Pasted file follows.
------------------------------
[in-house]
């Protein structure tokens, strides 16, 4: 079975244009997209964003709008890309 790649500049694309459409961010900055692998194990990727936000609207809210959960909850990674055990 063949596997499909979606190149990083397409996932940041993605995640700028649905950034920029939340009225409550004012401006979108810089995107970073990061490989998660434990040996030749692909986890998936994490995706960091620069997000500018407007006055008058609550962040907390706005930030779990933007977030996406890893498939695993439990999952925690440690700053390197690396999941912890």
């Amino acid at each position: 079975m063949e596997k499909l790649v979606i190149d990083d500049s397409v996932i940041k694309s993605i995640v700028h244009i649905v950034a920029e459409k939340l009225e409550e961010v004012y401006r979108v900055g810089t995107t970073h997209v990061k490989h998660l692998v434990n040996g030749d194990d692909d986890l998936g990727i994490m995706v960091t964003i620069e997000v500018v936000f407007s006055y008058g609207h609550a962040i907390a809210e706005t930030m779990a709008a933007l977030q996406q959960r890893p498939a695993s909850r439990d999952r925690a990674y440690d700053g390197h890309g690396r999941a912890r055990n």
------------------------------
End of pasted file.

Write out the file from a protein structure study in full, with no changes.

[in-house]
């Protein structure tokens, strides 16, 4: 079975244009997209964003709008890309 790649500049694309459409961010900055692998194990990727936000609207809210959960909850990674055990 063949596997499909979606190149990083397409996932940041993605995640700028649905950034920029939340009225409550004012401006979108810089995107970073990061490989998660434990040996030749692909986890998936994490995706960091620069997000500018407007006055008058609550962040907390706005930030779990933007977030996406890893498939695993439990999952925690440690700053390197690396999941912890």
């Amino acid at each position: 079975m063949e596997k499909l790649v979606i190149d990083d500049s397409v996932i940041k694309s993605i995640v700028h244009i649905v950034a920029e459409k939340l009225e409550e961010v004012y401006r979108v900055g810089t995107t970073h997209v990061k490989h998660l692998v434990n040996g030749d194990d692909d986890l998936g990727i994490m995706v960091t964003i620069e997000v500018v936000f407007s006055y008058g609207h609550a962040i907390a809210e706005t930030m779990a709008a933007l977030q996406q959960r890893p498939a695993s909850r439990d999952r925690a990674y440690d700053g390197h890309g690396r999941a912890r055990n």